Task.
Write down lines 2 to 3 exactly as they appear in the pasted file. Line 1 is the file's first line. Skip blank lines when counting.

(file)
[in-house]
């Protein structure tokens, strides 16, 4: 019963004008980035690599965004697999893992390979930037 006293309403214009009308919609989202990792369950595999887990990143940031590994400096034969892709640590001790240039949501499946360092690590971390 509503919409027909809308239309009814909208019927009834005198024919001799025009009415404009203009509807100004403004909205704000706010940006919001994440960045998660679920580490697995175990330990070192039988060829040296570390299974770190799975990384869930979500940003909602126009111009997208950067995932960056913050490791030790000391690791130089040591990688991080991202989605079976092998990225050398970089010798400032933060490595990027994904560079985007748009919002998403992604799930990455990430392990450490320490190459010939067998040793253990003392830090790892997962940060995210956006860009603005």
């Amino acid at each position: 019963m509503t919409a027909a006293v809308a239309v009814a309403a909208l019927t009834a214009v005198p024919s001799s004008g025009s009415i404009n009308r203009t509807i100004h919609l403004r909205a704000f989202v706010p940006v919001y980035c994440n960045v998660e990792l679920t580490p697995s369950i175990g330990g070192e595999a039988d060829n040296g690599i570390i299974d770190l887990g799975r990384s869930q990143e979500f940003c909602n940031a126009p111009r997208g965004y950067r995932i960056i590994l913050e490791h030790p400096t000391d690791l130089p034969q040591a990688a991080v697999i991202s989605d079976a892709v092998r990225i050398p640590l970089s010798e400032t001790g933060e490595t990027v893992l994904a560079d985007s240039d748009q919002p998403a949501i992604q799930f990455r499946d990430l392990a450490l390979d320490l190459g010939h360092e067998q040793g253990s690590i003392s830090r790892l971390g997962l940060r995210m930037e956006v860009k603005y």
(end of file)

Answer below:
């Protein structure tokens, strides 16, 4: 019963004008980035690599965004697999893992390979930037 006293309403214009009308919609989202990792369950595999887990990143940031590994400096034969892709640590001790240039949501499946360092690590971390 509503919409027909809308239309009814909208019927009834005198024919001799025009009415404009203009509807100004403004909205704000706010940006919001994440960045998660679920580490697995175990330990070192039988060829040296570390299974770190799975990384869930979500940003909602126009111009997208950067995932960056913050490791030790000391690791130089040591990688991080991202989605079976092998990225050398970089010798400032933060490595990027994904560079985007748009919002998403992604799930990455990430392990450490320490190459010939067998040793253990003392830090790892997962940060995210956006860009603005």
């Amino acid at each position: 019963m509503t919409a027909a006293v809308a239309v009814a309403a909208l019927t009834a214009v005198p024919s001799s004008g025009s009415i404009n009308r203009t509807i100004h919609l403004r909205a704000f989202v706010p940006v919001y980035c994440n960045v998660e990792l679920t580490p697995s369950i175990g330990g070192e595999a039988d060829n040296g690599i570390i299974d770190l887990g799975r990384s869930q990143e979500f940003c909602n940031a126009p111009r997208g965004y950067r995932i960056i590994l913050e490791h030790p400096t000391d690791l130089p034969q040591a990688a991080v697999i991202s989605d079976a892709v092998r990225i050398p640590l970089s010798e400032t001790g933060e490595t990027v893992l994904a560079d985007s240039d748009q919002p998403a949501i992604q799930f990455r499946d990430l392990a450490l390979d320490l190459g010939h360092e067998q040793g253990s690590i003392s830090r790892l971390g997962l940060r995210m930037e956006v860009k603005y």